Sunday, August 29, 2010

PotatoTech: Spud Guns

Spotlight: Spud Guns
Hello everyone, today I'm starting a new feature - PotatoTech! This feature will spotlight various aspects of potatoes and their use in technology. For this first one, I'm going to highlight something everyone's probably heard of, but you may not know much about - the Spud Gun (aka Potato Cannon). Check it out after the jump:

The construction of a spud gun is sort of like a right of passage for potato enthusiasts. Just as a Jedi must construct his own lightsaber, a potato enthusiast must at some point plan and build a potato cannon.

 They're pretty much the same

Potato cannons, besides being fun, are also educational devices - they teach the user valuable physics knowledge, such as kinematics of objects in motion and in free fall. One can learn to calculate exactly how far a potato will fly based on the amount of pressure produced at launch and the angle of the cannon (this is known as the potato's trajectory).

This animation from Wikipedia shows three potatoes launched at the same angle but at differing speeds. As you can see, the distance traveled is proportional to the start velocity.

There are two primary types of potato cannons: pneumatic and combustion-based. A pneumatic cannon relies on compressing the air inside the chamber and then releasing it all at once using a valve. A combustion cannon works by igniting an aerosol inside the combustion chamber, which then expands and produces hot gasses tha generate the pressure to launch the potato.

Although both rely on the same basic principle (that is, high pressures are produced which accelerate the potato towards the lower pressure atmosphere), their construction designs differs significantly, and pneumatic cannons are generally considered to be the more dangerous of the two, because they can launch potatoes at extremely high, even lethal, speeds. The combustion type of course ejects a flame, but in general the amount of pressure generated is much lower, and therefore the tube is less likely to experience structural failure (aka BOOM). Additionally, pneumatic cannons are harder to construct. So in the potato cannon community, a combustion cannon is usually the "beginner" step, and you would advance to more sophisticated, pneumatic cannons.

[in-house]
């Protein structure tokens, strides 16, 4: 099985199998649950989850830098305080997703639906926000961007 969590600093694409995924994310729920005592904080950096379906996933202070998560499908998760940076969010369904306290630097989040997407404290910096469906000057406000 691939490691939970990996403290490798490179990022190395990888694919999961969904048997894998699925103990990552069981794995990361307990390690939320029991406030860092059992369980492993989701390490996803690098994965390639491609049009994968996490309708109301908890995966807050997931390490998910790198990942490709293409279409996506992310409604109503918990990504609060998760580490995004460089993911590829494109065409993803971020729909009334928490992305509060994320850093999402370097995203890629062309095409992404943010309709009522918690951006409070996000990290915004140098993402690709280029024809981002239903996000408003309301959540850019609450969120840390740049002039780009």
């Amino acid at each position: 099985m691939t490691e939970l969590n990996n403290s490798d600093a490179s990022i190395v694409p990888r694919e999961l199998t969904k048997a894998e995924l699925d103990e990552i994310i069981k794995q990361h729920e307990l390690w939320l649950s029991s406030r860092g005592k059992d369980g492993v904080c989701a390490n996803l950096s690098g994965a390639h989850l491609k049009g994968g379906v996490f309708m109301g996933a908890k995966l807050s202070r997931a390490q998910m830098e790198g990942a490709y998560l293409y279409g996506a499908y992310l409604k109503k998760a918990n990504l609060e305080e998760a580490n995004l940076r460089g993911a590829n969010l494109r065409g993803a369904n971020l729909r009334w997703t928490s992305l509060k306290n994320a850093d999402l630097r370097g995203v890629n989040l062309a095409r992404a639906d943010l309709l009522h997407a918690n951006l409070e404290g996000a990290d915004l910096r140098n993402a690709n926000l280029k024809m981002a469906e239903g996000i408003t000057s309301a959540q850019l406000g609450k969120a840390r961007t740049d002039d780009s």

Here's a video (not mine) of a pneumatic cannon in action. The raw power of these devices in shown in this video.

Compare this to a video of a combustion cannon (again not mine). Although this cannon is louder, as you can see it is.... oh...... oh god... that had to hurt... Watch the recoil on these things!

The last thing I'd like to touch on is safety. (As always, safety last! wait...) These cannons can be fun and educational if used in a safe manner. It is legal to shoot potato cannons for personal use in most states and counties (at least in the United States), but often the laws are written such that as soon as you do any damage or harm anyone, the potato cannon is treated as a firearm in the ensuing arrest and trial. So BE CAREFUL and make sure you look into these laws before attempting to build or use a spud gun.

Finally, here's mine! (Note, this was before I wrapped the entire thing with Gorilla Tape to minimize damage if it ever fails) Doesn't look like much, and it's not too powerful, but it's LOUD and fun!

Well that's it. Anyone have anything to add? Anyone here built one of these things? Leave a comment!


  1. LMFAOO. Your blog is hilarious mate, the sillyness of the potato!

    Also, I hear potatoes are the most unpredictable sons-of-bitches when it comes to heating them, is this true?

    Great blog! :)


    anon! :D

  3. some guy at my pool used one of these ~~

  4. careful, these things are dangerous!

  5. i love taterz ;D

  6. love them tatters

    Check out my retrogaming blog to

  7. :) I love me some tatoes